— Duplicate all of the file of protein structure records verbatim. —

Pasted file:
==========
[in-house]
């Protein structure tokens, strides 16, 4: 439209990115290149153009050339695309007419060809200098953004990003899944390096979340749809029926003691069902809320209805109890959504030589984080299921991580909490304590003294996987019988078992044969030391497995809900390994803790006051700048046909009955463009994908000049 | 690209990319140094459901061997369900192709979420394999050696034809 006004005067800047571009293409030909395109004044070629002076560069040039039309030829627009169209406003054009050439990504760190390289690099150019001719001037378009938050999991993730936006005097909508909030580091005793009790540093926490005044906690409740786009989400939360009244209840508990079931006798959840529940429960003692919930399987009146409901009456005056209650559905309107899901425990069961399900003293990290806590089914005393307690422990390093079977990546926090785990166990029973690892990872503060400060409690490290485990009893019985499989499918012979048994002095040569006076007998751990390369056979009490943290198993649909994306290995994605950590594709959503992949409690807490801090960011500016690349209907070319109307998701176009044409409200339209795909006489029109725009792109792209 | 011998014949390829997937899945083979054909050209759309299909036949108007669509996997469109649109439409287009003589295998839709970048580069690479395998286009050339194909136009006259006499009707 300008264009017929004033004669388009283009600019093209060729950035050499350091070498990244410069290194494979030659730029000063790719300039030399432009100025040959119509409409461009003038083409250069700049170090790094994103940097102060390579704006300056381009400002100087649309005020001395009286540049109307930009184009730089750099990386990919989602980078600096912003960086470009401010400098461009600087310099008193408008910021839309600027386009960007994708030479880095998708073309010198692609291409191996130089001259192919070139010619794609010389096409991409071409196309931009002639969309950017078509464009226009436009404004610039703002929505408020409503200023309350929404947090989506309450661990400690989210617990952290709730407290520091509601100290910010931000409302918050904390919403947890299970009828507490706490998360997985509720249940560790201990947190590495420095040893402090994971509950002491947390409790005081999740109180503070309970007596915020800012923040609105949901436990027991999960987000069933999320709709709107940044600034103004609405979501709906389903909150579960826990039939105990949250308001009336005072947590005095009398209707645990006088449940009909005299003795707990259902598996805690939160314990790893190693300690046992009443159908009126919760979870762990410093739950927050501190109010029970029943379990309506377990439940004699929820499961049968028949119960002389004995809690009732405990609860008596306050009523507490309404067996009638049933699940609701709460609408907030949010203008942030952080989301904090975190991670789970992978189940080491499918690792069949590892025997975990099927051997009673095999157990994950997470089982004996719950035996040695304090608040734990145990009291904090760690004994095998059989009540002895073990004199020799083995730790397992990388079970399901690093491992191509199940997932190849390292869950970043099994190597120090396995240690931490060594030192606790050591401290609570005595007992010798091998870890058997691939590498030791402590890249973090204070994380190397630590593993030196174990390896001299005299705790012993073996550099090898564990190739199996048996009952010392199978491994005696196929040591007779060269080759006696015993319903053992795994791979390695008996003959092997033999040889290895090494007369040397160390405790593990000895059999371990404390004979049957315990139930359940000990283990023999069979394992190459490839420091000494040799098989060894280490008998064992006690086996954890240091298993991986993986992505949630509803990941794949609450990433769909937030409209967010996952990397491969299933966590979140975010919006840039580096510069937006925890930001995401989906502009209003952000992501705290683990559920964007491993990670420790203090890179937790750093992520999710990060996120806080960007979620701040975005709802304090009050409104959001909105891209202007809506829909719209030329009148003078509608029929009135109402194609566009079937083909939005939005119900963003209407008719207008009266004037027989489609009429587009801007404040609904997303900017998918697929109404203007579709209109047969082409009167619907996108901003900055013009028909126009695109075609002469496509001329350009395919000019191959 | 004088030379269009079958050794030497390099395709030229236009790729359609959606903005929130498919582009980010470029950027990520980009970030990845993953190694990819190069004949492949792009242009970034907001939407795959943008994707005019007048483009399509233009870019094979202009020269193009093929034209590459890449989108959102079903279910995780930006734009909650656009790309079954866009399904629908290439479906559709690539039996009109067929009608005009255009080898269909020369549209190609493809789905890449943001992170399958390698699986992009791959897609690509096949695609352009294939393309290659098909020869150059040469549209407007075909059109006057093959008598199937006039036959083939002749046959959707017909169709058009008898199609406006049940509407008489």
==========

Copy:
[in-house]
């Protein structure tokens, strides 16, 4: 439209990115290149153009050339695309007419060809200098953004990003899944390096979340749809029926003691069902809320209805109890959504030589984080299921991580909490304590003294996987019988078992044969030391497995809900390994803790006051700048046909009955463009994908000049 | 690209990319140094459901061997369900192709979420394999050696034809 006004005067800047571009293409030909395109004044070629002076560069040039039309030829627009169209406003054009050439990504760190390289690099150019001719001037378009938050999991993730936006005097909508909030580091005793009790540093926490005044906690409740786009989400939360009244209840508990079931006798959840529940429960003692919930399987009146409901009456005056209650559905309107899901425990069961399900003293990290806590089914005393307690422990390093079977990546926090785990166990029973690892990872503060400060409690490290485990009893019985499989499918012979048994002095040569006076007998751990390369056979009490943290198993649909994306290995994605950590594709959503992949409690807490801090960011500016690349209907070319109307998701176009044409409200339209795909006489029109725009792109792209 | 011998014949390829997937899945083979054909050209759309299909036949108007669509996997469109649109439409287009003589295998839709970048580069690479395998286009050339194909136009006259006499009707 300008264009017929004033004669388009283009600019093209060729950035050499350091070498990244410069290194494979030659730029000063790719300039030399432009100025040959119509409409461009003038083409250069700049170090790094994103940097102060390579704006300056381009400002100087649309005020001395009286540049109307930009184009730089750099990386990919989602980078600096912003960086470009401010400098461009600087310099008193408008910021839309600027386009960007994708030479880095998708073309010198692609291409191996130089001259192919070139010619794609010389096409991409071409196309931009002639969309950017078509464009226009436009404004610039703002929505408020409503200023309350929404947090989506309450661990400690989210617990952290709730407290520091509601100290910010931000409302918050904390919403947890299970009828507490706490998360997985509720249940560790201990947190590495420095040893402090994971509950002491947390409790005081999740109180503070309970007596915020800012923040609105949901436990027991999960987000069933999320709709709107940044600034103004609405979501709906389903909150579960826990039939105990949250308001009336005072947590005095009398209707645990006088449940009909005299003795707990259902598996805690939160314990790893190693300690046992009443159908009126919760979870762990410093739950927050501190109010029970029943379990309506377990439940004699929820499961049968028949119960002389004995809690009732405990609860008596306050009523507490309404067996009638049933699940609701709460609408907030949010203008942030952080989301904090975190991670789970992978189940080491499918690792069949590892025997975990099927051997009673095999157990994950997470089982004996719950035996040695304090608040734990145990009291904090760690004994095998059989009540002895073990004199020799083995730790397992990388079970399901690093491992191509199940997932190849390292869950970043099994190597120090396995240690931490060594030192606790050591401290609570005595007992010798091998870890058997691939590498030791402590890249973090204070994380190397630590593993030196174990390896001299005299705790012993073996550099090898564990190739199996048996009952010392199978491994005696196929040591007779060269080759006696015993319903053992795994791979390695008996003959092997033999040889290895090494007369040397160390405790593990000895059999371990404390004979049957315990139930359940000990283990023999069979394992190459490839420091000494040799098989060894280490008998064992006690086996954890240091298993991986993986992505949630509803990941794949609450990433769909937030409209967010996952990397491969299933966590979140975010919006840039580096510069937006925890930001995401989906502009209003952000992501705290683990559920964007491993990670420790203090890179937790750093992520999710990060996120806080960007979620701040975005709802304090009050409104959001909105891209202007809506829909719209030329009148003078509608029929009135109402194609566009079937083909939005939005119900963003209407008719207008009266004037027989489609009429587009801007404040609904997303900017998918697929109404203007579709209109047969082409009167619907996108901003900055013009028909126009695109075609002469496509001329350009395919000019191959 | 004088030379269009079958050794030497390099395709030229236009790729359609959606903005929130498919582009980010470029950027990520980009970030990845993953190694990819190069004949492949792009242009970034907001939407795959943008994707005019007048483009399509233009870019094979202009020269193009093929034209590459890449989108959102079903279910995780930006734009909650656009790309079954866009399904629908290439479906559709690539039996009109067929009608005009255009080898269909020369549209190609493809789905890449943001992170399958390698699986992009791959897609690509096949695609352009294939393309290659098909020869150059040469549209407007075909059109006057093959008598199937006039036959083939002749046959959707017909169709058009008898199609406006049940509407008489």